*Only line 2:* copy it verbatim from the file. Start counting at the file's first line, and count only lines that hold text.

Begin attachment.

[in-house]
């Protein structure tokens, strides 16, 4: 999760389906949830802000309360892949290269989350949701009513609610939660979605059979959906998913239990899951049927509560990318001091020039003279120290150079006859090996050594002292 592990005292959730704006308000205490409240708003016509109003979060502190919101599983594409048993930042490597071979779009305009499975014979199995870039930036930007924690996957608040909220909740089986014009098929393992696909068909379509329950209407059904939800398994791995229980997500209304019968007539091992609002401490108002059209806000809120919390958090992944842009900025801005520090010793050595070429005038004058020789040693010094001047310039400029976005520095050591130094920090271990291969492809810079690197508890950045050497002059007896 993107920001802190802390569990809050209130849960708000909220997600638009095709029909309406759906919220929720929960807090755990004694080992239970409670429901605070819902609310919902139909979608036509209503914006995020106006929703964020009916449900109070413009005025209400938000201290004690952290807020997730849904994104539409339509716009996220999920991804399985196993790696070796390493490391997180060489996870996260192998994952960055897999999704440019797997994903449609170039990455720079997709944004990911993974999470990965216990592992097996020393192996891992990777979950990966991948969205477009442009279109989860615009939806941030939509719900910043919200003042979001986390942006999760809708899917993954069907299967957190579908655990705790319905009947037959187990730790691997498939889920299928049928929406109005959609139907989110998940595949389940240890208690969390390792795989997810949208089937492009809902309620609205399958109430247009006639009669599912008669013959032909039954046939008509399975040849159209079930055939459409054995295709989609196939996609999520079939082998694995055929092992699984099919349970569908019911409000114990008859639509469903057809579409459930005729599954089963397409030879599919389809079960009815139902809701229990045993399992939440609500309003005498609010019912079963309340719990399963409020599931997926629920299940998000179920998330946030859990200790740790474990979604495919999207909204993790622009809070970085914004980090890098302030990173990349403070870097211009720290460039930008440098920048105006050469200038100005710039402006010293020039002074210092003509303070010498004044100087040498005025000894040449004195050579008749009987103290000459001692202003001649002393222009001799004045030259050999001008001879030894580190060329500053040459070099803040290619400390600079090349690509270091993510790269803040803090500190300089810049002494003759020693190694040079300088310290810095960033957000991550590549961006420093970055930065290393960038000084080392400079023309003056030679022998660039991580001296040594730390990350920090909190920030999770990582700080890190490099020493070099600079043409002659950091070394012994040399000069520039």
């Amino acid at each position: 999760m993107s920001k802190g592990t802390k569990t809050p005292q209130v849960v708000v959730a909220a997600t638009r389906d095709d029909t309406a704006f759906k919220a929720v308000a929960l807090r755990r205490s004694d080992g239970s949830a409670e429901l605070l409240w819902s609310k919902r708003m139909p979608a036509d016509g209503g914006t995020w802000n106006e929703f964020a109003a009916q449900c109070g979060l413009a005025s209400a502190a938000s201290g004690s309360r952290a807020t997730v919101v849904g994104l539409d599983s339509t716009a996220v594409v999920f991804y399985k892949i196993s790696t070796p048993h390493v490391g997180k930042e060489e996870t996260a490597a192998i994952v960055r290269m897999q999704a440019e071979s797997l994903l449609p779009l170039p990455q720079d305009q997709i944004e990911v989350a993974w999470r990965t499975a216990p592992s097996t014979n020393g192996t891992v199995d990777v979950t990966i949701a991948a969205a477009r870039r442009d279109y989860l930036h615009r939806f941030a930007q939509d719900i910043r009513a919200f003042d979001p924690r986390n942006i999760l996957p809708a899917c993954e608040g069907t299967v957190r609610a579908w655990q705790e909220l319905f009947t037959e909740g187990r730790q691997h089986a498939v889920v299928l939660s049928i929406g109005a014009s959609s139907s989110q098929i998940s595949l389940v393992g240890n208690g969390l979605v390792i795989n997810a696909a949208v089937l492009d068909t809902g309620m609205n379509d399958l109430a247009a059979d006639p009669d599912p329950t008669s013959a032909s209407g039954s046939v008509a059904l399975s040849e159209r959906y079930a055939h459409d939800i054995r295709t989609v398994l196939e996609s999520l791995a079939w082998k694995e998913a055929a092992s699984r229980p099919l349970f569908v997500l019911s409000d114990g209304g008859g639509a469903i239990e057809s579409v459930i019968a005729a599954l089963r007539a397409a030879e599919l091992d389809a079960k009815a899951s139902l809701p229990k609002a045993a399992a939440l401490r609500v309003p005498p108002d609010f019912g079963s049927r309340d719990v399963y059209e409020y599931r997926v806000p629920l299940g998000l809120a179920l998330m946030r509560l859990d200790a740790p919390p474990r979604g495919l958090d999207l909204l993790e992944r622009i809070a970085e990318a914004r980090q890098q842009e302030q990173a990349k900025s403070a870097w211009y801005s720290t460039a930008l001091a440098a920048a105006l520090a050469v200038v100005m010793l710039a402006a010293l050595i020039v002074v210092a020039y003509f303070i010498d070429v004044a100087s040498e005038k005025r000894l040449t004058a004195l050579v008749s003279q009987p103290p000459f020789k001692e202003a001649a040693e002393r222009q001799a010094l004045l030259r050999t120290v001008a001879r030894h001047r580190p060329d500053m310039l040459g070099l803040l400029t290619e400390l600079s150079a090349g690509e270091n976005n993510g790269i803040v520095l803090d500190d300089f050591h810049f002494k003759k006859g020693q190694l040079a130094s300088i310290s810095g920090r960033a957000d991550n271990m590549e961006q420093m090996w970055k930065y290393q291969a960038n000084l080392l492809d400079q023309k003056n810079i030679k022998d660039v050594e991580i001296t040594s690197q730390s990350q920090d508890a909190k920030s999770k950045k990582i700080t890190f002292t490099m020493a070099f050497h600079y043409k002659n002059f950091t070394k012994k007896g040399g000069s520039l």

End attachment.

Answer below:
């Protein structure tokens, strides 16, 4: 999760389906949830802000309360892949290269989350949701009513609610939660979605059979959906998913239990899951049927509560990318001091020039003279120290150079006859090996050594002292 592990005292959730704006308000205490409240708003016509109003979060502190919101599983594409048993930042490597071979779009305009499975014979199995870039930036930007924690996957608040909220909740089986014009098929393992696909068909379509329950209407059904939800398994791995229980997500209304019968007539091992609002401490108002059209806000809120919390958090992944842009900025801005520090010793050595070429005038004058020789040693010094001047310039400029976005520095050591130094920090271990291969492809810079690197508890950045050497002059007896 993107920001802190802390569990809050209130849960708000909220997600638009095709029909309406759906919220929720929960807090755990004694080992239970409670429901605070819902609310919902139909979608036509209503914006995020106006929703964020009916449900109070413009005025209400938000201290004690952290807020997730849904994104539409339509716009996220999920991804399985196993790696070796390493490391997180060489996870996260192998994952960055897999999704440019797997994903449609170039990455720079997709944004990911993974999470990965216990592992097996020393192996891992990777979950990966991948969205477009442009279109989860615009939806941030939509719900910043919200003042979001986390942006999760809708899917993954069907299967957190579908655990705790319905009947037959187990730790691997498939889920299928049928929406109005959609139907989110998940595949389940240890208690969390390792795989997810949208089937492009809902309620609205399958109430247009006639009669599912008669013959032909039954046939008509399975040849159209079930055939459409054995295709989609196939996609999520079939082998694995055929092992699984099919349970569908019911409000114990008859639509469903057809579409459930005729599954089963397409030879599919389809079960009815139902809701229990045993399992939440609500309003005498609010019912079963309340719990399963409020599931997926629920299940998000179920998330946030859990200790740790474990979604495919999207909204993790622009809070970085914004980090890098302030990173990349403070870097211009720290460039930008440098920048105006050469200038100005710039402006010293020039002074210092003509303070010498004044100087040498005025000894040449004195050579008749009987103290000459001692202003001649002393222009001799004045030259050999001008001879030894580190060329500053040459070099803040290619400390600079090349690509270091993510790269803040803090500190300089810049002494003759020693190694040079300088310290810095960033957000991550590549961006420093970055930065290393960038000084080392400079023309003056030679022998660039991580001296040594730390990350920090909190920030999770990582700080890190490099020493070099600079043409002659950091070394012994040399000069520039």